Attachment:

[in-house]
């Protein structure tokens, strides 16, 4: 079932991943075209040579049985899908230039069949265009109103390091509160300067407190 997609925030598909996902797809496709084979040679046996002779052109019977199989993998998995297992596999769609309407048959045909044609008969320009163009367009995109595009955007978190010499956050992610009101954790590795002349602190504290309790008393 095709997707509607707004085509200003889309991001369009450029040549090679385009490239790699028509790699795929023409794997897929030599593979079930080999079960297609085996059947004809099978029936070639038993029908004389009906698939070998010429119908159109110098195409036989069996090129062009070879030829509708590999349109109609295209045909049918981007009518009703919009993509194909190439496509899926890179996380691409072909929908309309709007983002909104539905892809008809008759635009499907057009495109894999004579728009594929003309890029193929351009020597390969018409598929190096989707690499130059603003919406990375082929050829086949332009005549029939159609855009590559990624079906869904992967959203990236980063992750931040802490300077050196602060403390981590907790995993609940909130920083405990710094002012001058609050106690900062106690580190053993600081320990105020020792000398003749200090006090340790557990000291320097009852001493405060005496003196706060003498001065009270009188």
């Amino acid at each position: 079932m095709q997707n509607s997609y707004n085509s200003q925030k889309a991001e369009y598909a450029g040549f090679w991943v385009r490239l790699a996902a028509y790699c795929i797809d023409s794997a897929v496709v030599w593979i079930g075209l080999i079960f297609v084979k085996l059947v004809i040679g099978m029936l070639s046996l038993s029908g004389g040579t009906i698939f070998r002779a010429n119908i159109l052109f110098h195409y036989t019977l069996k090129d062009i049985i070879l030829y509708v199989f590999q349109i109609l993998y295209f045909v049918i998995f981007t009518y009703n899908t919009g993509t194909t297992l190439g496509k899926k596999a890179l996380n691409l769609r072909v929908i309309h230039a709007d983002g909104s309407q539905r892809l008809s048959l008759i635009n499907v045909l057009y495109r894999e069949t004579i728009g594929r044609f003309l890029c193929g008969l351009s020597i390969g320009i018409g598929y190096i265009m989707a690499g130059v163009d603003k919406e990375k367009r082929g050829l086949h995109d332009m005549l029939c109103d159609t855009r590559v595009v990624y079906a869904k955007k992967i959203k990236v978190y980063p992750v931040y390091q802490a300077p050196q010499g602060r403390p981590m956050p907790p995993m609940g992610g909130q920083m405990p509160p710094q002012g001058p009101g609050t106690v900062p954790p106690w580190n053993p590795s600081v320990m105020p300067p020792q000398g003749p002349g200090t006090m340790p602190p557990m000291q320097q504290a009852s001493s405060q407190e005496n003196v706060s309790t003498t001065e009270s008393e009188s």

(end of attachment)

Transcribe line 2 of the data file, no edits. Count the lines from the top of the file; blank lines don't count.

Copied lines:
């Protein structure tokens, strides 16, 4: 079932991943075209040579049985899908230039069949265009109103390091509160300067407190 997609925030598909996902797809496709084979040679046996002779052109019977199989993998998995297992596999769609309407048959045909044609008969320009163009367009995109595009955007978190010499956050992610009101954790590795002349602190504290309790008393 095709997707509607707004085509200003889309991001369009450029040549090679385009490239790699028509790699795929023409794997897929030599593979079930080999079960297609085996059947004809099978029936070639038993029908004389009906698939070998010429119908159109110098195409036989069996090129062009070879030829509708590999349109109609295209045909049918981007009518009703919009993509194909190439496509899926890179996380691409072909929908309309709007983002909104539905892809008809008759635009499907057009495109894999004579728009594929003309890029193929351009020597390969018409598929190096989707690499130059603003919406990375082929050829086949332009005549029939159609855009590559990624079906869904992967959203990236980063992750931040802490300077050196602060403390981590907790995993609940909130920083405990710094002012001058609050106690900062106690580190053993600081320990105020020792000398003749200090006090340790557990000291320097009852001493405060005496003196706060003498001065009270009188």